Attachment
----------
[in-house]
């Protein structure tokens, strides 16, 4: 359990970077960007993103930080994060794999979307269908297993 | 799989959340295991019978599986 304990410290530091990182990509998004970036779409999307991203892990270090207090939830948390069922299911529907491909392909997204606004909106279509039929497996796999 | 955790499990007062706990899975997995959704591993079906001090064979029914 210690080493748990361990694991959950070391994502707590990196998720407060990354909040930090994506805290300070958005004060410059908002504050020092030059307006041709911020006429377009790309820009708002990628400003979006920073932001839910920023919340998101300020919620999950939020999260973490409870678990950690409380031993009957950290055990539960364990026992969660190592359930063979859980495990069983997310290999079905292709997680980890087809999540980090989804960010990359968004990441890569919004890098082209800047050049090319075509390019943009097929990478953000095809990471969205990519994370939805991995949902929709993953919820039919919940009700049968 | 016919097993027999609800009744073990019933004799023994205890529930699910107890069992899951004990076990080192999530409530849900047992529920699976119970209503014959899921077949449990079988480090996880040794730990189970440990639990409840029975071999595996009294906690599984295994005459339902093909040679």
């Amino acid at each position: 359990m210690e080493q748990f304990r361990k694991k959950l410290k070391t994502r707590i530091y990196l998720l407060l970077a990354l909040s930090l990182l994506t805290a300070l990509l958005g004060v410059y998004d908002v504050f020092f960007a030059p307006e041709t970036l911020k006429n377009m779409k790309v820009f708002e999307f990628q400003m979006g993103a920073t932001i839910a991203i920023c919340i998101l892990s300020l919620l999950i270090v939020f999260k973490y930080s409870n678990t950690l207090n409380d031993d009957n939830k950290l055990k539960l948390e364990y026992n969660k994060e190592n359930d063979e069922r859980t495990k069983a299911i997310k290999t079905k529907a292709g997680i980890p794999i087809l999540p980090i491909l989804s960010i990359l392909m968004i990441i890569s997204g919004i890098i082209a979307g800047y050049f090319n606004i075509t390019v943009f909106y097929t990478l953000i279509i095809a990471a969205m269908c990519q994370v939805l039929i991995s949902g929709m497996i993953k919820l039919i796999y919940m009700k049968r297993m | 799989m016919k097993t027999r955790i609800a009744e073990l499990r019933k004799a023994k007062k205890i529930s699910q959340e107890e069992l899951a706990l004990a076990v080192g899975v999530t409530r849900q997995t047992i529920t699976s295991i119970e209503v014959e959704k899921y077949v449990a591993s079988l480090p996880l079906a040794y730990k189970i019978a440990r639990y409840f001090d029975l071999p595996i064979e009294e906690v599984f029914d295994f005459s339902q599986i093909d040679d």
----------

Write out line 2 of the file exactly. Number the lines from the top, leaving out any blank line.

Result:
């Protein structure tokens, strides 16, 4: 359990970077960007993103930080994060794999979307269908297993 | 799989959340295991019978599986 304990410290530091990182990509998004970036779409999307991203892990270090207090939830948390069922299911529907491909392909997204606004909106279509039929497996796999 | 955790499990007062706990899975997995959704591993079906001090064979029914 210690080493748990361990694991959950070391994502707590990196998720407060990354909040930090994506805290300070958005004060410059908002504050020092030059307006041709911020006429377009790309820009708002990628400003979006920073932001839910920023919340998101300020919620999950939020999260973490409870678990950690409380031993009957950290055990539960364990026992969660190592359930063979859980495990069983997310290999079905292709997680980890087809999540980090989804960010990359968004990441890569919004890098082209800047050049090319075509390019943009097929990478953000095809990471969205990519994370939805991995949902929709993953919820039919919940009700049968 | 016919097993027999609800009744073990019933004799023994205890529930699910107890069992899951004990076990080192999530409530849900047992529920699976119970209503014959899921077949449990079988480090996880040794730990189970440990639990409840029975071999595996009294906690599984295994005459339902093909040679």